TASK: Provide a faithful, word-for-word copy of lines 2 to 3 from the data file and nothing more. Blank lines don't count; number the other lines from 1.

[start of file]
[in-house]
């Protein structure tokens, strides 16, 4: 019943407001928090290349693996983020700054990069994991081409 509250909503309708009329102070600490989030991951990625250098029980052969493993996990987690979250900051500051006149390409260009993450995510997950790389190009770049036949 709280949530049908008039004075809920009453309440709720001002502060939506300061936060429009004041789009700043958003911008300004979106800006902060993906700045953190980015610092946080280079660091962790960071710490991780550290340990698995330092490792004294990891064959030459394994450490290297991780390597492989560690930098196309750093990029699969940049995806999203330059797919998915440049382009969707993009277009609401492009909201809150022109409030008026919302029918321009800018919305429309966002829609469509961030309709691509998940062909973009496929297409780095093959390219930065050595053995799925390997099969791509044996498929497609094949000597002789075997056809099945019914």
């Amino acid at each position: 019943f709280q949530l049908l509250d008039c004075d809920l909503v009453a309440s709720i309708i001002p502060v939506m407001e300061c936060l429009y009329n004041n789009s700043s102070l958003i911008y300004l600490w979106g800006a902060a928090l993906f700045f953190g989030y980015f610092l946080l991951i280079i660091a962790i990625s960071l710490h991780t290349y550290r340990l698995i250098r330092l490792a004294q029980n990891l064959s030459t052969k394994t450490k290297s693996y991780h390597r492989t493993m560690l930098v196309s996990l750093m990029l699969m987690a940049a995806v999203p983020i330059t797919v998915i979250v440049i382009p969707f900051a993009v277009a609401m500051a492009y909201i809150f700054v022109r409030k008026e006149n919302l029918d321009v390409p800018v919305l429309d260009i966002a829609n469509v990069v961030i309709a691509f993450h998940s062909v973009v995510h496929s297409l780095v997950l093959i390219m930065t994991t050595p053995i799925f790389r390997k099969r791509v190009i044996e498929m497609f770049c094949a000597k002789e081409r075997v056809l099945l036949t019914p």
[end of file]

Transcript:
């Protein structure tokens, strides 16, 4: 019943407001928090290349693996983020700054990069994991081409 509250909503309708009329102070600490989030991951990625250098029980052969493993996990987690979250900051500051006149390409260009993450995510997950790389190009770049036949 709280949530049908008039004075809920009453309440709720001002502060939506300061936060429009004041789009700043958003911008300004979106800006902060993906700045953190980015610092946080280079660091962790960071710490991780550290340990698995330092490792004294990891064959030459394994450490290297991780390597492989560690930098196309750093990029699969940049995806999203330059797919998915440049382009969707993009277009609401492009909201809150022109409030008026919302029918321009800018919305429309966002829609469509961030309709691509998940062909973009496929297409780095093959390219930065050595053995799925390997099969791509044996498929497609094949000597002789075997056809099945019914």
């Amino acid at each position: 019943f709280q949530l049908l509250d008039c004075d809920l909503v009453a309440s709720i309708i001002p502060v939506m407001e300061c936060l429009y009329n004041n789009s700043s102070l958003i911008y300004l600490w979106g800006a902060a928090l993906f700045f953190g989030y980015f610092l946080l991951i280079i660091a962790i990625s960071l710490h991780t290349y550290r340990l698995i250098r330092l490792a004294q029980n990891l064959s030459t052969k394994t450490k290297s693996y991780h390597r492989t493993m560690l930098v196309s996990l750093m990029l699969m987690a940049a995806v999203p983020i330059t797919v998915i979250v440049i382009p969707f900051a993009v277009a609401m500051a492009y909201i809150f700054v022109r409030k008026e006149n919302l029918d321009v390409p800018v919305l429309d260009i966002a829609n469509v990069v961030i309709a691509f993450h998940s062909v973009v995510h496929s297409l780095v997950l093959i390219m930065t994991t050595p053995i799925f790389r390997k099969r791509v190009i044996e498929m497609f770049c094949a000597k002789e081409r075997v056809l099945l036949t019914p």